After the Salla Rosa show, we headed over to the late-night after party at Club Soda, one of Montreal's many amazing venues. (Seriously, no city I've visited has more clubs with great sound, great lighting and intelligent layout as Montreal.) I walked in about three songs into Plaster's set which was pretty great. Squelchy and banging, they do live dance music right. If there was a little more flow in their set, they'd give Soulwax a run for their money.
Next was Misteur Valaire who some of you may have seen at one of our day parties during SXSW this year. Seeing them on their home turf, however, is something else. Montreal loves Misteur Valaire who, like a lot of groups genuinely popular with the locals, come with a thick slice of fromage coating everything they do. They definitely put on a show, complete with costume changes. Hipster nerd Franco-Canadian boy band who have serious musical chops applied totally in the pursuit of a good time. The crowd was going mental for the entire set, which didn't finish till 2AM.
At that point I was finished and left before Bran Van 3000 started, choosing instead sweet sleep.
Click through for a few more pictures from Friday's showcases, plus the Half Moon Run streaming player and some video of Hollerado and TONSTARTSSBANDHT in action.
photos by Dominick Mastrangelo
Pop Montreal kicked off Wednesday (9/29) with a relatively small lineup of shows. But those lineups included bands like Menomena, The Dears, Murder By Death and Lost In The Trees among others. All these being ticketed shows, there's a lot of hedging and hoping that goes into planning; it's not unlike CMJ where badgeholders are given so many slots and the rest are for ticketholders.
Opting to start out close to the hotel and work my way up Rue St. Laurent, I popped in to see Murder By Death and caught the opening act, Buddy McNeil and the Magic Mirrors. Their set of rockabilly got stronger as it went on and set closer "Help Me Mama" was inspired. The venue had filled up and was nearly full by the time Murder By Death came on. Darker and more deliberate, their set was impassioned and the crowd was into it from the off. Leaving early was tough but Menomena were playing up Rue St. Laurent but despite my best laid plans arrived to find the show was sold out. No badges, no nothing.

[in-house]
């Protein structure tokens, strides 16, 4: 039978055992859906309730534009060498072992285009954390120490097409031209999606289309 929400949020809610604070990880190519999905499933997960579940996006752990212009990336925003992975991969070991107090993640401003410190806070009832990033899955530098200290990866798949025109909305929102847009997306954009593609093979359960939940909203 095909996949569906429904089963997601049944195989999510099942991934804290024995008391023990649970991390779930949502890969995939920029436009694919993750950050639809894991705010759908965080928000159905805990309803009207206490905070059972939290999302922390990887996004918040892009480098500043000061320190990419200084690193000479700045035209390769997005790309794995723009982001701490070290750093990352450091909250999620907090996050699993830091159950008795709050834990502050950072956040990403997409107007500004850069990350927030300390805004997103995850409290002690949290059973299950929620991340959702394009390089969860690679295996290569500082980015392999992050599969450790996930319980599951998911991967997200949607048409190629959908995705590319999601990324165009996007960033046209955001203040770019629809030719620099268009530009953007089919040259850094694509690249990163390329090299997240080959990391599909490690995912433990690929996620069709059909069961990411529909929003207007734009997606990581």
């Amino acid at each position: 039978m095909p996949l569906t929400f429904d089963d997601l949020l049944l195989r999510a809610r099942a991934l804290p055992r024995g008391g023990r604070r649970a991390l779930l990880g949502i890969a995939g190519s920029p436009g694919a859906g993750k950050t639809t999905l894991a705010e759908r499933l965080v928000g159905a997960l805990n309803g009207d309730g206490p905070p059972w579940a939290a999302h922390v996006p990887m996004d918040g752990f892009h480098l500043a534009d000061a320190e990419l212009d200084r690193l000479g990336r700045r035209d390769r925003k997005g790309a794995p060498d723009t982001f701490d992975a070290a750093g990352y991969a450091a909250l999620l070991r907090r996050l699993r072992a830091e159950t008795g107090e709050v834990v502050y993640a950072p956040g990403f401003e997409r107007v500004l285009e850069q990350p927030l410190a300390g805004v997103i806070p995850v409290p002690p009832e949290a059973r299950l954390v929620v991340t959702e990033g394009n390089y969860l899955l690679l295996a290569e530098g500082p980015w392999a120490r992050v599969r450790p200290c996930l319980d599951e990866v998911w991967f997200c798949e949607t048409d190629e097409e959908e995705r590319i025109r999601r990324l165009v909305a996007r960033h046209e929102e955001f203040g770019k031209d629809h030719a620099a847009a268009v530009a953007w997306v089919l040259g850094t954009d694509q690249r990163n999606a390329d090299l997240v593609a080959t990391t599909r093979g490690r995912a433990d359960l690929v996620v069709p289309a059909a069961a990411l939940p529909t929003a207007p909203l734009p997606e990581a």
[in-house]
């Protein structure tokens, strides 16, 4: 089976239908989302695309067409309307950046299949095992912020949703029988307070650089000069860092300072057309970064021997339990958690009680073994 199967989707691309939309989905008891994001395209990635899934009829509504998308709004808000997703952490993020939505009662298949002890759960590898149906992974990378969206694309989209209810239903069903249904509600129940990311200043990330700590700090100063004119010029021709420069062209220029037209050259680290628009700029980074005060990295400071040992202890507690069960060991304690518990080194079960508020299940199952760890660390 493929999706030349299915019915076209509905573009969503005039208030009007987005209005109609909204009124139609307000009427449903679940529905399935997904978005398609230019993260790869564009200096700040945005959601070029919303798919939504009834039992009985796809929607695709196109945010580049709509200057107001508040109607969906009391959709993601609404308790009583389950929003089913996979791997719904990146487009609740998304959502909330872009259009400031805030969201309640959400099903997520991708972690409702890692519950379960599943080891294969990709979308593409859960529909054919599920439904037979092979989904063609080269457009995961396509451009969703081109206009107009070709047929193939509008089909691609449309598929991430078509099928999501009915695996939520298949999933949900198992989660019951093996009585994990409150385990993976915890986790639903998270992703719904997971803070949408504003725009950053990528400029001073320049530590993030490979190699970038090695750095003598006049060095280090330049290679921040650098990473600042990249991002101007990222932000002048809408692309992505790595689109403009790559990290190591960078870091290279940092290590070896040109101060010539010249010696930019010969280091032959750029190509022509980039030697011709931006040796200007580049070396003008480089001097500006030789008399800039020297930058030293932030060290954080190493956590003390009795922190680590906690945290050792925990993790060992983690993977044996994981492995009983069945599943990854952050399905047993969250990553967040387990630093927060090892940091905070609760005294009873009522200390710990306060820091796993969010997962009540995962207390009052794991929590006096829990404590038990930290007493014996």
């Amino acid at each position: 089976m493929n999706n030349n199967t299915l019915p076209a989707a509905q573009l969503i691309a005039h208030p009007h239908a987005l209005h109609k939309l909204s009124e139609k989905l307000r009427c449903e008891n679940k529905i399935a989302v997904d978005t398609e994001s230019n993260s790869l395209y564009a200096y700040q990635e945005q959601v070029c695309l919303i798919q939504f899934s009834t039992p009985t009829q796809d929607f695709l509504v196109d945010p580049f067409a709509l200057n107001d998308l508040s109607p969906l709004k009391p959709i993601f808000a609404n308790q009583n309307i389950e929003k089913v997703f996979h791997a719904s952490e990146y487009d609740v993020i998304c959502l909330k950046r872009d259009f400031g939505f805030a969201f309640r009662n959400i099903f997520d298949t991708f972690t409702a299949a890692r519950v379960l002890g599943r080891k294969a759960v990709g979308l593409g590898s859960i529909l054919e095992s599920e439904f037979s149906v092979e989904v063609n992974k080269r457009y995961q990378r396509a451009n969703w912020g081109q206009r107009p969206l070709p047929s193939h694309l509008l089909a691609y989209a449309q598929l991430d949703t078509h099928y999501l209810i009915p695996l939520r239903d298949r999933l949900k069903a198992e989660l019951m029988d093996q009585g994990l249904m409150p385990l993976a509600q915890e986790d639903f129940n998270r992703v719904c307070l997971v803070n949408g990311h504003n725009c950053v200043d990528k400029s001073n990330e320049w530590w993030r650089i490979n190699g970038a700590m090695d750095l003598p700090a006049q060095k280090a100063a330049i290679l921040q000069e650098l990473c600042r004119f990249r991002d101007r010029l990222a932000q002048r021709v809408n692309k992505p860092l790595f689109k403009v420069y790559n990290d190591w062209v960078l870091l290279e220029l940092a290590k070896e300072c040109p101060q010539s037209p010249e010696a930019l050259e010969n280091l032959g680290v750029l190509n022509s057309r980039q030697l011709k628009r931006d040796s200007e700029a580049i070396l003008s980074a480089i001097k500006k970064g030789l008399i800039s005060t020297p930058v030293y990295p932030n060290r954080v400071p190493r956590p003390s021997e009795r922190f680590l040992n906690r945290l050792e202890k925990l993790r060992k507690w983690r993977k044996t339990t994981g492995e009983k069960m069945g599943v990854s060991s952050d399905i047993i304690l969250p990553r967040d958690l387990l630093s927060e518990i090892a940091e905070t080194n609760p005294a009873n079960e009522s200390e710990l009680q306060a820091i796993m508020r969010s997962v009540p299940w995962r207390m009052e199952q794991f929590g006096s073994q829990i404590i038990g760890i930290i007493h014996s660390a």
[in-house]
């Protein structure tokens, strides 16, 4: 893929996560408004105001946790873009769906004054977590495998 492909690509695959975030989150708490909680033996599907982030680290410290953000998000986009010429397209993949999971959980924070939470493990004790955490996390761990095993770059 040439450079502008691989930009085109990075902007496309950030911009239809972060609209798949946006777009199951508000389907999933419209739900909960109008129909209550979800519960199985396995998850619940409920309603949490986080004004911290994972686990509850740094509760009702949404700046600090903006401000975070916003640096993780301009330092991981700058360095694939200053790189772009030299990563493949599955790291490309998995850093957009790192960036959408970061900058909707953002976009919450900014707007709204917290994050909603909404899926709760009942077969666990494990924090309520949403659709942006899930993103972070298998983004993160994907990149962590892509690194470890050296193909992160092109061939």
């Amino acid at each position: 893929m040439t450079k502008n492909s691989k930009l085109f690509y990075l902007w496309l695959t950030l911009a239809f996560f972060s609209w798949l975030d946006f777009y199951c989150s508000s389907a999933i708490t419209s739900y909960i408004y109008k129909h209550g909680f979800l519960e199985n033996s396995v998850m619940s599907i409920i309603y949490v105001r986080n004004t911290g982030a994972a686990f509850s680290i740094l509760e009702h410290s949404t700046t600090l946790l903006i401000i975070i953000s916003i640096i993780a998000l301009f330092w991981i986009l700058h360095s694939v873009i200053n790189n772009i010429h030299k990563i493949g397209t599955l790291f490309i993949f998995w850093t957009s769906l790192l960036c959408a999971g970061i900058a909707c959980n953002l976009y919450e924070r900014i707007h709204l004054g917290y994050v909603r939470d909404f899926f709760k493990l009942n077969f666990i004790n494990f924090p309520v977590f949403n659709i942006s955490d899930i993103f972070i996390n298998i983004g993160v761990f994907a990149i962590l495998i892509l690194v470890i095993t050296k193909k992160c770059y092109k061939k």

So I quickly ran across the street to Lost in the Trees only to find out it, too, sold out with Villagers coming on afterward. Finding the learning curve for my first Pop Montreal swift and slightly unforgiving I managed to talk my way in but the venue. Casa del Popolo, slightly smaller than the Mercury Lounge, was packed. So packed that you could barely open the door into the space. Luckily the venue cleared out a bit for the headlining solo set by Conor O'Brien of Villagers. "The plural doesn't really apply tonight," he said. His set was perfection, the crowd was respectful and versions of his two more popular songs "Jackals" and "Home" (video below) were intense and the highlights.
Much like CMJ and SXSW bands are looking to get signed and raise their profile. Overheard at breakfast this morning at the Opus Hotel was a primer in how not to market yourself at an industry festival:
Label Guy: "Oh you're a musician? Are you playing the festival?The pictures of Villagers were already posted. The rest from Day One are below...
Musician: "Yes, my band is playing."
Label Guy: "Umm, are you playing tonight?"
Musician, after a thoughtful pause: "Yes, we are actually."
Label Guy, growing a bit impatient: "Well, are you going to plug your show? 'Cause, you know, maybe I'd like to attend."